ALBUM REVIEW: ‘Lonely World’ by Acres

The fact that Acres are only just releasing their debut album now really does feel like cause for concern. Back in 2017 when their In Sickness & Health EP was released, they were jumping on a style of post-hardcore that had its eyes set on emotional swell, but ultimately wound up as the melodramatic, overpolished fare that would’ve maybe flown at the Britrock apex of the early 2010s, but not at a point when that sound had already effectively been buried. And now, when that’s an even greater truth two years later, it feels like they’re hitting a wall trying to get something done without actually winding up with much of anything at all. The closest approximation that’s currently making some headway is the overblown, atmospheric sound of bands like Holding Absence, and while the issues with that sound pile up by themselves, there’s at least more of a goal than what Acres have demonstrated before. It leaves Lonely World as an album arriving in the midst of something of a crisis, where it has no idea of what it wants to do and, judging by the past track record, Acres don’t feel even nearly equipped to address it.

But even saying that, it’s not like Lonely World is a horrible album. For all the bleeding-heart angst and bombast that Acres want to convey, it’s fine, but between being a pretty clear rehash of ideas that have been done in this lane of post-hardcore time and time again, and the sort of album that’s far too lightweight and airy to have all that much emotional weight, it’s not as if this lasts longer than any similar Britrock release does these days. And when Acres are clearly trying with their windswept, cinematic intentions, that’s not a pleasant thing to have to say, but when things get caught up in their own sense of scope with much to ultimately back it up, it can come across as tremendously hollow to say the least.

To Acres’ credit though, that command of their own scope does end up being their primary asset, largely in the same way that a band like Holding Absence puts such an onus on atmosphere. Here, it’s not the same monochrome, bleak tableau that’s ultimately a bit more interesting in its usage, but the dancing pianos and strings breaking out into swathes of guitar on opener Deathbed would suggest that Acres do have that same sense of vision, and that’s definitely recognisable. The title track and Talking In Your Sleep do pull off a distinctly Britrock flavour of bombast well in soaring crescendos and the sort of boundless size that’s clearly swinging for the fences at every turn, and above all, that seems like the best place for Acres to lay their foundations. To compare them once again to Holding Absence, or even a band like Dream State, there’s not an enormous amount of variation in the actual compositions, but broad sonics can go a long way, and Acres are similarly resting in that school of thought. They’ve got the ambition, and it’s difficult to fault them for that at really any point on this album.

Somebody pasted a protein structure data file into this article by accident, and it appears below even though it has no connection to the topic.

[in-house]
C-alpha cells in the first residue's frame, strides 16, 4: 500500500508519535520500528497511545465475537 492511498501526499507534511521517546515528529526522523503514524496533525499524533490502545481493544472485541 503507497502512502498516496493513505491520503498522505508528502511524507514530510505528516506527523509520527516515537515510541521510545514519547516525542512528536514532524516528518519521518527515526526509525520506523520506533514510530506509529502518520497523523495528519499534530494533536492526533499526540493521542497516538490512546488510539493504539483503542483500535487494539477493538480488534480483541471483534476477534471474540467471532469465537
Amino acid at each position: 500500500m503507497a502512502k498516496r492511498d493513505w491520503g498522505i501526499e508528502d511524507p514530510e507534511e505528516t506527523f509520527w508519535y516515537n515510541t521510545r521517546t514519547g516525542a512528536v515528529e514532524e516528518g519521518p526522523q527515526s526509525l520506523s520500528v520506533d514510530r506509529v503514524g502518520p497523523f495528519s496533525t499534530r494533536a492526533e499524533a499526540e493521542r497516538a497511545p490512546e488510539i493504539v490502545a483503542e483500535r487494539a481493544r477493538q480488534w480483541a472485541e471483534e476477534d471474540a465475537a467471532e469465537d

Moving away from any of that though, it’s not like it’s possible to put Acres in the same camp in any other way. As an album, Lonely World has almost what seems like a brittleness that prevents it from really letting loose, and while Ben Lumber will occasionally dish out some screams on a track like Medicine, the overriding feeling is one of general limpness and drained energy. Lumber is actually a good starting point for that given how indebted his delivery is to the Britrock school of performative smoulder circa 2012, but guitars that feel desperately lacking in body behind their size and production that’s coated in colourless, empty fluff only make the aforementioned size feel so much more artificial, just like so many Britrock also-rans tried and failed to pull off. At least a sense of intent gives Acres the upper hand, but it’s not like this is that much more emotionally powerful either, with such wet, cringeworthy cuts like Lullaby’s “I can’t take your pain away / But I can wish that it was mine”, or the dedication to a child on You Are Not that feels impossibly trite. It’s not like there’s not real emotions that fuel these tracks either, but the way they’re relayed amps up the saccharine in a way that an album that’s already this fluffy and often toothless doesn’t need.

Bring all of that together and it feels like any progression that Acres have made on here is pretty minimal. It’s hard to fault the effort, but the result lands with such little circumstance that it’s hard to even remember it, much less get all that irked about it. And even though the general, broad concepts are good, the praise that they deserve isn’t nearly enough to pull everything up with it, and it leaves Lonely World as a pretty unassuming and underwhelming listen. It’s not like there’s a shortage of hardcore, post-hardcore or even just alt-rock that can pull off emotionality and expanse like this with much more gusto, and in that field, Acres can feel like little more than an afterthought.


For fans of: Holding Absence, River Becomes Ocean, Young Guns
Words by Luke Nuttall

‘Lonely World’ by Acres is released on 9th August on A Wolf At Your Door Records.

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